David Reece’s New LP Is Certain To Make Its Own Share Of Noise Among Audiences

Courtesy: El Puerto Records

Vocalist David Reece has formed throughout his career, quite an extensive resume.  His most famous work is with the hard rock band Accept on its 1989 album Eat The Heat, but is certainly not his only work. He also has a handful of solo records, as well as work with Bangalor Choir, Gypsy Rose and Sainted Sinners among other acts. Needless to say, the journeyman vocalist has done a lot throughout the course of his career. He added even more to that resume this month when he released his new solo album Cacophony of Souls.  Released March 12 through El Puerto Records GBR, the 12-song record is a powerful new offering from the veteran performer and his fellow musicians.  That is proven through the 48-minute record’s musical and lyrical content.  One of the songs that most strongly exemplifies the power of the album’s combined musical and lyrical content comes late in the album’s run, in the form of ‘Back in the Days.’  This song will be discussed shortly.  ‘Blood on Our Hands,’ which comes early in the album’s run, is another key addition to the record’s presentation, and will be discussed a little later.  ‘Another Life Another Time,’ which serves as the record’s midway point, is yet another important addition to the album’s who, and will also be discussed later.  When these noted songs are considered along with the other 10 songs that make up the remainder of the album, the record in whole proves to be a surprisingly enjoyable work that the metal and rock masses alike will appreciate.

Cacophony of Souls, the latest solo recording from journeyman vocalist David Reece, is a presentation that so far into 2020, is one of the year’s most pleasant surprises from the rock and metal realm.  That is saying a lot, considering Reece’s resume.  After so many years of moderate at best success, this record could finally be the work that proves his breakout if it is given the right support.  That is proven in part late in the record’s run in the form of the song ‘Back in the Days.’  The song’s musical content is a full-on guitar-driven work with solid time keeping and bass work that, when coupled with Reece’s vocal delivery makes it an instant hit both on record and in person.  Hopefully Reece will be able to perform the song live sooner rather than later, considering how everything around the world has been shut down due to everything going on globally.  The positive vibe presented in that infectious musical arrangement adds even more to that appeal.  The whole of the arrangement is more than certain to put a smile on any listener’s face.

The addition of the song’s equally positive lyrical content to that mix is sure to add just as much enjoyment and engagement to the song.  That is because lyrically, what listeners receive here is a song whose subject is clearly looking back on how things once were versus how they are in the current age.  What’s interesting about this is that while the song’s lyrical content is clearly a commentary, it breaks from the norm of being a protest type commentary.  Rather it’s just a positive piece like an older person remembering how things used to be.  In an age when there is so much protest and anger, taking such a more light hearted approach makes the song stand out for all the right reasons.  Reece sings in the song’s chorus, “Back in the days/All we had were the walls between us/Back in the days/We believed that the whole world could save us/Back in the days/When we lived our lives in blind faith/’Cause we know/We can’t walk the road on our own.”  That pretty much says exactly what is pointed out here.  There is even a mention in the song’s lead first about “making things better” and in the second verse about the days when people lived in communities where everyone knew right from wrong.”  That is, again, a pretty telling statement.  When it is considered along with the relatively straight forward statement in the song’s chorus, which is really the lyrical heart of this song, and the rest of the song’s lyrical content, the whole of the song stands as one of the strongest examples of why this record’s combined musical and lyrical content makes the album worth the listen among members of the rock and metal community.  It is just one of the album’s most notable works.  ‘Blood on Our Hands,’ which comes early in the record’s run is another important addition to the album.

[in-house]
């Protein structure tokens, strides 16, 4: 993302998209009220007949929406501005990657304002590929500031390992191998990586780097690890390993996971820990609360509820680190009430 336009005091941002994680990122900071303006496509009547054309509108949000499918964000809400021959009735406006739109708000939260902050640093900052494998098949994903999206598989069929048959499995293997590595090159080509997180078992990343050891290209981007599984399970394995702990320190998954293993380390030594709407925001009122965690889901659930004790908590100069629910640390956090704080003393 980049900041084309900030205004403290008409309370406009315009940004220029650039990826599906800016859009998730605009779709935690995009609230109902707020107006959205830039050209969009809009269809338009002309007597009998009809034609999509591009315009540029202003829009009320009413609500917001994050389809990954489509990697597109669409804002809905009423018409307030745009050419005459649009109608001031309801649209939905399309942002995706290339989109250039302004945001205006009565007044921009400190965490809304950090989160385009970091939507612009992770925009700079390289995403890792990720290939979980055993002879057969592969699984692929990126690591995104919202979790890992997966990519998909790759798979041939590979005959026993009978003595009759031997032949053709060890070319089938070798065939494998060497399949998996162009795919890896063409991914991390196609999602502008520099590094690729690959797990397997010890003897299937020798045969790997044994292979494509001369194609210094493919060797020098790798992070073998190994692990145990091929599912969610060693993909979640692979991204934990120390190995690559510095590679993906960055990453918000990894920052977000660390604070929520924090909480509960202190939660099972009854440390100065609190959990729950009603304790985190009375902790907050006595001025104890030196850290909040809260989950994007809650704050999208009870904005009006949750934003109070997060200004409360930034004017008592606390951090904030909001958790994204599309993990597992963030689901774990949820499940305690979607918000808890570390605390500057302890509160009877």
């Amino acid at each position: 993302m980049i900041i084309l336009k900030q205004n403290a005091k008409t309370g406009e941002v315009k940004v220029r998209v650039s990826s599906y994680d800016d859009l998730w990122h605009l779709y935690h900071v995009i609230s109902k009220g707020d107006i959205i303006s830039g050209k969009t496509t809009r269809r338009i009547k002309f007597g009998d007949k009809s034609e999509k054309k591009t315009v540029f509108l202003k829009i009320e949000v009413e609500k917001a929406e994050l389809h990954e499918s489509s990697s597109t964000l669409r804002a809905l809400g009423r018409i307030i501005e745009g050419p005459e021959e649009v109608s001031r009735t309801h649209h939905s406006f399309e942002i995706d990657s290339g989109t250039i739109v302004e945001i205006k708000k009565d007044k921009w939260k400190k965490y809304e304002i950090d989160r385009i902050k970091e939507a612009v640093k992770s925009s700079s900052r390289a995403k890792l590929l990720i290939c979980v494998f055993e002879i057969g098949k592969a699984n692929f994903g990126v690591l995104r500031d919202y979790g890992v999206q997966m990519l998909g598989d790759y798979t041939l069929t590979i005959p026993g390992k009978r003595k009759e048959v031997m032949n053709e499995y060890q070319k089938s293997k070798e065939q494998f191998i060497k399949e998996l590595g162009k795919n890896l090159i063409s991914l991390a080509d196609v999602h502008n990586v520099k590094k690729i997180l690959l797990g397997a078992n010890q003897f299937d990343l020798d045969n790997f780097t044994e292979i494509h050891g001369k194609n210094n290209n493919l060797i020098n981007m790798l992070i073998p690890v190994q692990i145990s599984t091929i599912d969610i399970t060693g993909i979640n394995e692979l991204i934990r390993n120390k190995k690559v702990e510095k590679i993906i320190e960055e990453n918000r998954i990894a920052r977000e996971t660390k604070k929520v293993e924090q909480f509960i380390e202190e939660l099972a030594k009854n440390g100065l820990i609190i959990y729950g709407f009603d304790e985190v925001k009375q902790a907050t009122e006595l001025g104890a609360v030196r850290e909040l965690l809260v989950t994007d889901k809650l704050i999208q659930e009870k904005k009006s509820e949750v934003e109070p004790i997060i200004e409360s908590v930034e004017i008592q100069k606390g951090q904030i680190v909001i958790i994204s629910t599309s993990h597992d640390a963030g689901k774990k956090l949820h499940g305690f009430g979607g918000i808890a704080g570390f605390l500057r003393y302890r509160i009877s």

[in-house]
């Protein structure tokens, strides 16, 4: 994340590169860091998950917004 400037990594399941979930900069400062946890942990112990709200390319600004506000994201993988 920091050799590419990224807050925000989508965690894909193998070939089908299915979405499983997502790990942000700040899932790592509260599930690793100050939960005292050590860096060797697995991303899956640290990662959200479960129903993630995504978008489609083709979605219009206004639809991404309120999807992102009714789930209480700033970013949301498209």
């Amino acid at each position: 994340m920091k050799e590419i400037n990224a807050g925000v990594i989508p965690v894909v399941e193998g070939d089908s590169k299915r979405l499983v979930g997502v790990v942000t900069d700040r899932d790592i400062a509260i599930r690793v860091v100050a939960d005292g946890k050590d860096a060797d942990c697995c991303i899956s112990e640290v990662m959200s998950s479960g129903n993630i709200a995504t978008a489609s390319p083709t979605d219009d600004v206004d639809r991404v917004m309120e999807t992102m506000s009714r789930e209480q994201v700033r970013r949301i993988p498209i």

‘Blood on Our Hands’ comes early in the album’s run.  The album’s second entry, its musical arrangement is instantly likened to the power metal of Judas Priest, Saxon, and of course Accept.  The up-tempo guitar work, the solid time keeping from Andrea Gianangeli and low end from bassist Malte Frederik Burkert join with Reece’s operatic vocal delivery to make this song stand strong on its own metal merits, without any doubt.  What is most interesting about the song’s arrangement is that at a total of three-minutes and 17 seconds, the song leaves listeners feeling wholly fulfilled just with its arrangement alone.  It opens and closes just the right way and has all the right hooks and choruses throughout, ensuring even more, listeners’ engagement and enjoyment.  That impact from the song’s musical arrangement is only one part of what makes the song stand out.  The song’s lyrical content adds its own share of interest to its whole.